WASHINGTON (NewsNation) — The U.S. is set to finalize a huge military aid package for Ukraine totaling as much as $2.6 billion worth of weaponry.
However, a senior official at the Pentagon, who recently returned from meeting Ukrainian President Volodymyr Zelenskyy, told NewsNation that the U.S. is “not there yet” on sending Ukraine the Abrams tanks it’s so desperately requesting.
A defense official told NewsNation that the U.S. doesn’t want to send these complicated, powerful and pricey tanks to Ukrainians who might not be able to maintain them.
This does not mean that the U.S. isn’t going to send more resources to Ukraine. The new package is expected to include for the first time nearly 100 Stryker combat vehicles and at least 50 Bradley armored vehicles to allow Ukrainian forces to move more quickly and securely on the front lines in the war with Russia.
The officials said the numbers could change as the Biden administration goes through final deliberations on the package. An announcement is expected this week, when defense leaders from the U.S., Europe and other regions gather in Germany to discuss military support for Ukraine. The aid is also expected to include thousands of rounds of ammunition, including rockets for air defense systems.
The officials spoke on condition of anonymity because the aid has not yet been made public.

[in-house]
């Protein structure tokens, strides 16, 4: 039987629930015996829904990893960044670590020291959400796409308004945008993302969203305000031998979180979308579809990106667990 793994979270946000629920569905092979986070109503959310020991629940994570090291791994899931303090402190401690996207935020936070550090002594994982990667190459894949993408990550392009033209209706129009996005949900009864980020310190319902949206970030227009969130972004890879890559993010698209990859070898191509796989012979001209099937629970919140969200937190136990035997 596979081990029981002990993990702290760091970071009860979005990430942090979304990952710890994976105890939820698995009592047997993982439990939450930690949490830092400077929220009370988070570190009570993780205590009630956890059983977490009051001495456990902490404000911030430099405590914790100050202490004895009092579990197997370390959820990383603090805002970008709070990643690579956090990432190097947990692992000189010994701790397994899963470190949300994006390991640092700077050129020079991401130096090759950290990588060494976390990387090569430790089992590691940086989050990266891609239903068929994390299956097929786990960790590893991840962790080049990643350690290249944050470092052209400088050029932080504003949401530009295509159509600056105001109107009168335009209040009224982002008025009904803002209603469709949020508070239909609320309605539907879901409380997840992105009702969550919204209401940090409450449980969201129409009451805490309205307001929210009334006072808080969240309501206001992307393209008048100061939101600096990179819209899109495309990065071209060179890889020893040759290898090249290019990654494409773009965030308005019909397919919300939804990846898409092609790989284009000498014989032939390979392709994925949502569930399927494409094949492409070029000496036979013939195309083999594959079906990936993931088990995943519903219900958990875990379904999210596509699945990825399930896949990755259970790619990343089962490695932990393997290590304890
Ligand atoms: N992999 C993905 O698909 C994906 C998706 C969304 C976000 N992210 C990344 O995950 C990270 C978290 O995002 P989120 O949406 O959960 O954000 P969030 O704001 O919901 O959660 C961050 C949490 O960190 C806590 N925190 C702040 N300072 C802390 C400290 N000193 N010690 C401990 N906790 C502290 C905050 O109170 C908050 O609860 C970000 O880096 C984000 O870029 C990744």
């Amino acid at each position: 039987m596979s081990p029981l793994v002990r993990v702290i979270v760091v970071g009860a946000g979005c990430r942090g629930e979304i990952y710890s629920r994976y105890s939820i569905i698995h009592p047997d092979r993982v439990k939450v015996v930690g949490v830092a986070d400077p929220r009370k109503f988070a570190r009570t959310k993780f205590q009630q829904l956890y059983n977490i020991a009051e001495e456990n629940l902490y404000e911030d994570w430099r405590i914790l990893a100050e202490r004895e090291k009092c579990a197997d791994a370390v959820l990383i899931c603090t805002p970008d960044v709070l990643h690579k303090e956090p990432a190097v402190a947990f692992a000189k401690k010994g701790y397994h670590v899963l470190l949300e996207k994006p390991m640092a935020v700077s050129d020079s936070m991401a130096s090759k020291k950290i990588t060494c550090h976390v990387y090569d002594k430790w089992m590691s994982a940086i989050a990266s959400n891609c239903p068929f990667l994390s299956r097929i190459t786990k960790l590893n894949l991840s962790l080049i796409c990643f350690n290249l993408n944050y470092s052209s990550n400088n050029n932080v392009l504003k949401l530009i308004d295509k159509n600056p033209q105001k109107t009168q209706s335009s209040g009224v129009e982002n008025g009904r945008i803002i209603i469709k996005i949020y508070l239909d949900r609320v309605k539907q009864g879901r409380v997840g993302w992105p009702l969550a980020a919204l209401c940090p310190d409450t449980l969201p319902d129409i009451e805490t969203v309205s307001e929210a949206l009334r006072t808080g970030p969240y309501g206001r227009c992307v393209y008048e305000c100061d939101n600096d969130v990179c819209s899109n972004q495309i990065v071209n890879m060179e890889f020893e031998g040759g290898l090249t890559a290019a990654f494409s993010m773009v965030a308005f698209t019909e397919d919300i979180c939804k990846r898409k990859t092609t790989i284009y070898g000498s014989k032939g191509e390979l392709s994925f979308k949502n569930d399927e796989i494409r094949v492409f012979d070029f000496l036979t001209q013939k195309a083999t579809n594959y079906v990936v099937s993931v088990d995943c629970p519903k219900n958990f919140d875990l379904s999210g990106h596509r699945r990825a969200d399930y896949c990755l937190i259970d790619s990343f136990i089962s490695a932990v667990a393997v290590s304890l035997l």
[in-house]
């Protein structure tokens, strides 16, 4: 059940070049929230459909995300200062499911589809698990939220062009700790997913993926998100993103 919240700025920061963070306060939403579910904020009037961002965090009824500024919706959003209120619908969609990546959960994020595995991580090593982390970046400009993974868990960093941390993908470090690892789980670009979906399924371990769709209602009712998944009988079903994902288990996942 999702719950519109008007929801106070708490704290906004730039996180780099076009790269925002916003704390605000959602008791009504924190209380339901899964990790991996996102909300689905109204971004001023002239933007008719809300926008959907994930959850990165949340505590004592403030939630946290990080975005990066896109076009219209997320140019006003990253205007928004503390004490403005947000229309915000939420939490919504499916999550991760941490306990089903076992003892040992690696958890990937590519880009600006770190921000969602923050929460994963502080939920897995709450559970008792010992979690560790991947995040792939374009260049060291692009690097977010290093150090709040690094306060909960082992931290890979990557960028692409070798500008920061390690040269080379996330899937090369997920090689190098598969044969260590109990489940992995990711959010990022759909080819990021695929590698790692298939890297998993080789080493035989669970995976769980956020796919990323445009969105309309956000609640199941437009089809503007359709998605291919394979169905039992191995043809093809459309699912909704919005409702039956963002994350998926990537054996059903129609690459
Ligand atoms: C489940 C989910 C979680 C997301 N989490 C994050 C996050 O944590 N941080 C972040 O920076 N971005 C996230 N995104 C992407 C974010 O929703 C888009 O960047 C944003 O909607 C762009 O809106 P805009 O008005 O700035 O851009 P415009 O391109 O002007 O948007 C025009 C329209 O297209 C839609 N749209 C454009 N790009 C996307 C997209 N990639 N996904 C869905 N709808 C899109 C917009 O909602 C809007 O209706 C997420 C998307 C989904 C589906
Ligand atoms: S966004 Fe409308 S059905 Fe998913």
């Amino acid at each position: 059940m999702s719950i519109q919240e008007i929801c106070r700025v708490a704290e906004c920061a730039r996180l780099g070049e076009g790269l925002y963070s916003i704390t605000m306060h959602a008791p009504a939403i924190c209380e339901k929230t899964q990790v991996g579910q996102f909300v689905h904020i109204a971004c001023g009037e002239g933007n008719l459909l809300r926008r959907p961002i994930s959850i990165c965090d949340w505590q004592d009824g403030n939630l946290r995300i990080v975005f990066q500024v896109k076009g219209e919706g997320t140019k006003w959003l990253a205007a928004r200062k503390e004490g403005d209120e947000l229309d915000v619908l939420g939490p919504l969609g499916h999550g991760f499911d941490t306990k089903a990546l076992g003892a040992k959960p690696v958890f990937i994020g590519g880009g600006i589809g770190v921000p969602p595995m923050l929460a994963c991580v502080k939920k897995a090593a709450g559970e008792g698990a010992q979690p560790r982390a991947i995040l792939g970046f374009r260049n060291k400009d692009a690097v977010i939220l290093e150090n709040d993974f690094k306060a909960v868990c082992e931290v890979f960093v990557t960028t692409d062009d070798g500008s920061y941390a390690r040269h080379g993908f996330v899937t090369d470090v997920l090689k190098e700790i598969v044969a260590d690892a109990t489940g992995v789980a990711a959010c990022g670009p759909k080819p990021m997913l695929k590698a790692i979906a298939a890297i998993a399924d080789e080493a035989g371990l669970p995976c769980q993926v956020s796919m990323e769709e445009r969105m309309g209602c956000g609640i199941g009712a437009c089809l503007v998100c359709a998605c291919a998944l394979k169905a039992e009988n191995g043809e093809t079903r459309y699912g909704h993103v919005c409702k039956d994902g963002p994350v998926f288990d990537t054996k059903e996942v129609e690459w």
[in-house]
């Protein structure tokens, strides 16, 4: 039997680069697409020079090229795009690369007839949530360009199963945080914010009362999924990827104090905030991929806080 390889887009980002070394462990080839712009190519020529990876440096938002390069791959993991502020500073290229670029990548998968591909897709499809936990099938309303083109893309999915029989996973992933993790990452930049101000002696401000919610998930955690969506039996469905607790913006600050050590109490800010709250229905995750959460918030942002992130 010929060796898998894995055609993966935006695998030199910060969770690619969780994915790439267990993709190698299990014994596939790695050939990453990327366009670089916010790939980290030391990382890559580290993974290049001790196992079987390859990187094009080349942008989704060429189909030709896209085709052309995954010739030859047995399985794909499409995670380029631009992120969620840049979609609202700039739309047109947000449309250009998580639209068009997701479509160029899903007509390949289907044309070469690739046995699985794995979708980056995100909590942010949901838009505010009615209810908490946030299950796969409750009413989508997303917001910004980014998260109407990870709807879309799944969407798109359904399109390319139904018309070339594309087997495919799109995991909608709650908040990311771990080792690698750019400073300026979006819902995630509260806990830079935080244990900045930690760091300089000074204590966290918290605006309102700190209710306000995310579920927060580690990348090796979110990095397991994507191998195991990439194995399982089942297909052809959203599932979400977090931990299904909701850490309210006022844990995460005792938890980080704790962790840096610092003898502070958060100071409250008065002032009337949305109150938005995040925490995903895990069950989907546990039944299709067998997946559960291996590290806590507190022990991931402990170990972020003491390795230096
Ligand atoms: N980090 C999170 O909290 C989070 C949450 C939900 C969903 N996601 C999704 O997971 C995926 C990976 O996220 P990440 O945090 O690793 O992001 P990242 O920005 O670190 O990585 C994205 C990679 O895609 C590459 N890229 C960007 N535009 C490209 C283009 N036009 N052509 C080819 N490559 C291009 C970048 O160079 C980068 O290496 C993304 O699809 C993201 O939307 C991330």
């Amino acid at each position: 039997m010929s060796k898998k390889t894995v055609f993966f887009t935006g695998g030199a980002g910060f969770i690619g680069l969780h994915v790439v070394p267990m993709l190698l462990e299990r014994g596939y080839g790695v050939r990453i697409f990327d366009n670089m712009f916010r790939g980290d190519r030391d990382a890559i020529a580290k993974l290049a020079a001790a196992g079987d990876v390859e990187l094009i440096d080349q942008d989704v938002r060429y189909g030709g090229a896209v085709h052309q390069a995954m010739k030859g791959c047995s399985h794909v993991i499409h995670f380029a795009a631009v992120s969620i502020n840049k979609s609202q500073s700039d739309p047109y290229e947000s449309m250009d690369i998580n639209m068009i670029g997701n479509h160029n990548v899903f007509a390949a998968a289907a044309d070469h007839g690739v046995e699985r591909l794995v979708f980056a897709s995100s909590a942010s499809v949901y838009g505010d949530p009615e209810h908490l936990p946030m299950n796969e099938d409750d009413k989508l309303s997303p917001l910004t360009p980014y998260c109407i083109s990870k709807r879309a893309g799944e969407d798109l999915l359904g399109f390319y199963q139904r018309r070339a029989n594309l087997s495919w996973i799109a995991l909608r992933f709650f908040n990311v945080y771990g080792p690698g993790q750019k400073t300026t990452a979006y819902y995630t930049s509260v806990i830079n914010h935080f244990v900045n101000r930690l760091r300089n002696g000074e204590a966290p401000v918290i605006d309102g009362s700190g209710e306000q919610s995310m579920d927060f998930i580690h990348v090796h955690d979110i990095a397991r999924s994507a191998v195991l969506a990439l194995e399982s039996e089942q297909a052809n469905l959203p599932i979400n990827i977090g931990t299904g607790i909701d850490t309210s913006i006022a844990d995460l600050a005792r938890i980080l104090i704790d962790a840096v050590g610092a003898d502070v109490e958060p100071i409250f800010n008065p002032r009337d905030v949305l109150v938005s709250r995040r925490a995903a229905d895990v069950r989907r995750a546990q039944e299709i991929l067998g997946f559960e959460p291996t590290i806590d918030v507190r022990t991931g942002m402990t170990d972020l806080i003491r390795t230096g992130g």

The decision to send the Strykers, which could be delivered within weeks, comes on the heels of announcements by the British to send Ukraine battle tanks, which have long been sought by Ukrainian leaders.
Under Secretary of Defense for Policy Colin Kahl told reporters Wednesday that a new phase of the war is shaping up as Russia gets more deeply entrenched, and that Ukraine will need mechanized infantry to break through those lines.
Speaking at the World Economic Forum’s annual meeting in Davos, Switzerland, on Thursday, Zelenskyy bared his frustration about not obtaining enough tanks from some Western countries to help Ukraine’s defend against Russian forces.
Speaking by video link at a breakfast with U.S. Sen. Chris Coons, Dutch Prime Minister Mark Rutte and former British Prime Minister Boris Johnson, Zelenskyy offered a veiled critique of countries like Germany, Poland and the United States — crucial supporters of Ukraine — that have nonetheless hesitated about sending tanks.
Zelenskyy bemoaned a “lack of specific weaponry” and said that to win the war, “We cannot just do it with motivation and morale.”
“And I would like to thank again for the assistance from our partners,” he said at the Victor Pinchuk Foundation breakfast through an interpreter. “But at the same time, there are times where we shouldn’t hesitate or we shouldn’t compare when someone says, ‘I will give tanks if someone else will also share his tanks.’”
Zelenskyy also said air defense was “our weakness” in light of targeted Russian strikes, including use of Iranian-made drones, and reiterated his call for supplies of long-range artillery to fire at Russian forces in Ukrainian territory — not fire into Russia itself.
The U.S. has led the world in supplying aid to Ukraine in its fight against Russia. For months, Ukraine has sought to be supplied with heavier tanks, including the U.S. Abrams and the German-made Leopard 2 tanks, but Western leaders have been treading carefully.
The Associated Press contributed to this report.